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SDL: Mobile research, showrooming strong this holiday season


Wakefield, Mass. – Most consumers in the U.S., U.K., and Australia are not using mobile technology for holiday shopping this year, but many will use mobile devices for product research and in-store showrooming. According to results of the 2013 Holiday Preferences Study from SDL, the majority of consumers in the U.S. (64%), U.K. (68%) and Australia (67%) are not using a tablet or smartphone more this year to purchase gifts.

However, 45% of all respondents use mobile devices to conduct research and 55% use mobile devices to conduct in-store showrooming (checking of prices at other retailers with a mobile device). Interestingly, despite the growing popularity of social channels, only 5% of respondents learn about products on Facebook and Google+; less than 2% on Pinterest and Twitter.

Other findings include:

  • Most U.S. shoppers confirm that they’re not waiting for Black Friday (82%) or Cyber Monday (80%) to begin their holiday spending. Consumers in the U.K. (63%) and Australia (73%) do not plan their holiday shopping around a specific day.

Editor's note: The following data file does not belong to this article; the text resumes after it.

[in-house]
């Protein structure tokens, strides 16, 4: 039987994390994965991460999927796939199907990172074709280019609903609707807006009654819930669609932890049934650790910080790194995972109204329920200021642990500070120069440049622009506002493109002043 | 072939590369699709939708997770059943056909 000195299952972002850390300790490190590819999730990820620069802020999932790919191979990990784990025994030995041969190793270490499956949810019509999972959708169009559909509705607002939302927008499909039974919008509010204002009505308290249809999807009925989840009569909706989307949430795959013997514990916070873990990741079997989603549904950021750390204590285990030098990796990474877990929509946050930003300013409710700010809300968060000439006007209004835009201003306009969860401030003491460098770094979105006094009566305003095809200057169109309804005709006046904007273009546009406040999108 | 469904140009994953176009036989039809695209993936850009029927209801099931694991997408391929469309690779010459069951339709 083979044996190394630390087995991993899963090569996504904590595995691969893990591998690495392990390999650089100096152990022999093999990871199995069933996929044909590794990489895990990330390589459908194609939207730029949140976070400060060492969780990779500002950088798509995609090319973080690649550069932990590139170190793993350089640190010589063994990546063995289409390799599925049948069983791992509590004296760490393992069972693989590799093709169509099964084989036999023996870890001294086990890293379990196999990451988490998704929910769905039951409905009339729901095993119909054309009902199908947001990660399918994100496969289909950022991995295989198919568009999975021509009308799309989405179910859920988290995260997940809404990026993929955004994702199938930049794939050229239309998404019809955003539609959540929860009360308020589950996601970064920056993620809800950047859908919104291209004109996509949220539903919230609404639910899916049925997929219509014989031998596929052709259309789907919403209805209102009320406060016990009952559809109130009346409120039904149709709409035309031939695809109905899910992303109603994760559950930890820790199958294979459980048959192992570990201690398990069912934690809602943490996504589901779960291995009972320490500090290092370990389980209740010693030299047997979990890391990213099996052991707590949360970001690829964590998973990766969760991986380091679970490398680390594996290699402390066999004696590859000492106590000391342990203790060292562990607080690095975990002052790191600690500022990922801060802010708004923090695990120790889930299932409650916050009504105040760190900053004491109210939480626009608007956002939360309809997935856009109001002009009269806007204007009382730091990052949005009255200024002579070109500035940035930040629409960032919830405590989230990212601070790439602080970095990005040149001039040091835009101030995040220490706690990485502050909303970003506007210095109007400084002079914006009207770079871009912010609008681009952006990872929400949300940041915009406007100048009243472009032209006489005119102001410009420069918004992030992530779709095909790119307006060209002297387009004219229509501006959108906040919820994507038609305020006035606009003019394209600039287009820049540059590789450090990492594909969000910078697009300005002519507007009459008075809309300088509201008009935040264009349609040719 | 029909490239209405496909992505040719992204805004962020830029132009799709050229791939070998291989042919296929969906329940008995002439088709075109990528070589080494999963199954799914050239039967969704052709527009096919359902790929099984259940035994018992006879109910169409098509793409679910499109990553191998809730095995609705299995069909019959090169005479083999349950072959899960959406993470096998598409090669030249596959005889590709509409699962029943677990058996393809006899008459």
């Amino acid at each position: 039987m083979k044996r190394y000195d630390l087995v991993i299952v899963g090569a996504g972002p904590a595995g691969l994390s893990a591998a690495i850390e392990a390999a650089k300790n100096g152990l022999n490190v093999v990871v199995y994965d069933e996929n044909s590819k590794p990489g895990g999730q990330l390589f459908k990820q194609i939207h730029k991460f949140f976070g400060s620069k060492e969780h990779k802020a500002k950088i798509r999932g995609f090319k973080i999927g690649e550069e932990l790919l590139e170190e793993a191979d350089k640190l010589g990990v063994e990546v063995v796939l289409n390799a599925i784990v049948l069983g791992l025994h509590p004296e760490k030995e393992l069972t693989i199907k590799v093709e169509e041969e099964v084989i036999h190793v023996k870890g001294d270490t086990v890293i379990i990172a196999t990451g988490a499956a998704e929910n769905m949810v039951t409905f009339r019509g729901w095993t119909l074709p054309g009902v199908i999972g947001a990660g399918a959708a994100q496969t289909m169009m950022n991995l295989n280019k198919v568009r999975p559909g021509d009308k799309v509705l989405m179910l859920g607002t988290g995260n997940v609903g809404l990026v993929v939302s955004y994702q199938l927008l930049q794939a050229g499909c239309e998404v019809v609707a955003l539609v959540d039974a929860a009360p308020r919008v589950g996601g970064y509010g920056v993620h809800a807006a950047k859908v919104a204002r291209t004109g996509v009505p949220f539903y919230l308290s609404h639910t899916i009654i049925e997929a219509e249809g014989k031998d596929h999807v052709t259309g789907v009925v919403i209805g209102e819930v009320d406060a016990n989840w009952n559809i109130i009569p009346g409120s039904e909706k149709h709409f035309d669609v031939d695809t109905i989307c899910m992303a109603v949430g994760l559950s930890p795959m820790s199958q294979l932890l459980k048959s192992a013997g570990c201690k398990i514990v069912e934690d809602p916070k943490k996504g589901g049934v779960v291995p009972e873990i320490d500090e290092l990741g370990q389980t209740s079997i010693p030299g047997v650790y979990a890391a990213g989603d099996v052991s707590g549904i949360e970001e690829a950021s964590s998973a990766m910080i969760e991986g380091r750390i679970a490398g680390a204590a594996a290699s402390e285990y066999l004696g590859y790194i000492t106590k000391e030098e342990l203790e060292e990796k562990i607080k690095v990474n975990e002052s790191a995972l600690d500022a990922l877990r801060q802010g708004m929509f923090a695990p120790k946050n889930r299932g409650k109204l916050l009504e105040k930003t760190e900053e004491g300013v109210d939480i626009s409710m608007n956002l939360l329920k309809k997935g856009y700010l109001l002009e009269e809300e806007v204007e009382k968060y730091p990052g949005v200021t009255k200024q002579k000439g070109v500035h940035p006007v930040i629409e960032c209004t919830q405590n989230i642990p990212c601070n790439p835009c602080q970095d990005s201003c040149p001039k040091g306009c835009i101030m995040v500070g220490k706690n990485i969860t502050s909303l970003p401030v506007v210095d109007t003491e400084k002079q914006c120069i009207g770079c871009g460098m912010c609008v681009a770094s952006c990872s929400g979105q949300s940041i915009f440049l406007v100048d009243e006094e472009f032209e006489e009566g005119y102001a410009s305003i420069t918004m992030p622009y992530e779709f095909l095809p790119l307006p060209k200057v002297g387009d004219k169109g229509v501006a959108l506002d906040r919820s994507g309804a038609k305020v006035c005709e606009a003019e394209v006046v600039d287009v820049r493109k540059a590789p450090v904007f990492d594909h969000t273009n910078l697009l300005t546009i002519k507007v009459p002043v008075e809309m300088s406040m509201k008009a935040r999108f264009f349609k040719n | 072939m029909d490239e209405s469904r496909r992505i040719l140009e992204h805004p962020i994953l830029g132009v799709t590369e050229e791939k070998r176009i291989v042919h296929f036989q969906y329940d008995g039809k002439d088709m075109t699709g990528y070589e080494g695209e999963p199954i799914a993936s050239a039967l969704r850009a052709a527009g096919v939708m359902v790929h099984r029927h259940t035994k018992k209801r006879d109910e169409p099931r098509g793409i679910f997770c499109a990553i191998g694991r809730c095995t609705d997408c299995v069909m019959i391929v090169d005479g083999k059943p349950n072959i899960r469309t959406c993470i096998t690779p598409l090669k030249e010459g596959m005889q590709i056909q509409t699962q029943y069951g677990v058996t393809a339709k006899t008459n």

• In the U.S., the preference towards brick-and-mortar stores increased from 51% in 2012 to 53% in 2013; in the U.K., the preference increased from 43% to 45%.

  • 71% of global shoppers shop during personal time, and not during work time.

  • 60% of global consumers are willing to pay more for a product if the brand delivered a positive customer experience. For consumers in the U.S., that total expands to nearly three-quarters (73%).

“The holiday shopping season is a critical time for brands to provide a positive customer experience,” said Mark Lancaster, CEO of SDL. “Our study shows that consumers’ preferences and behaviors can shift considerably from year to year, from country to country. Organizations that are able to consistently deliver compelling and engaging experiences, across media and geographies, are those that are poised to be successful this holiday season.”

SDL surveyed more than 4,000 consumers in the U.S., U.K., and Australia.

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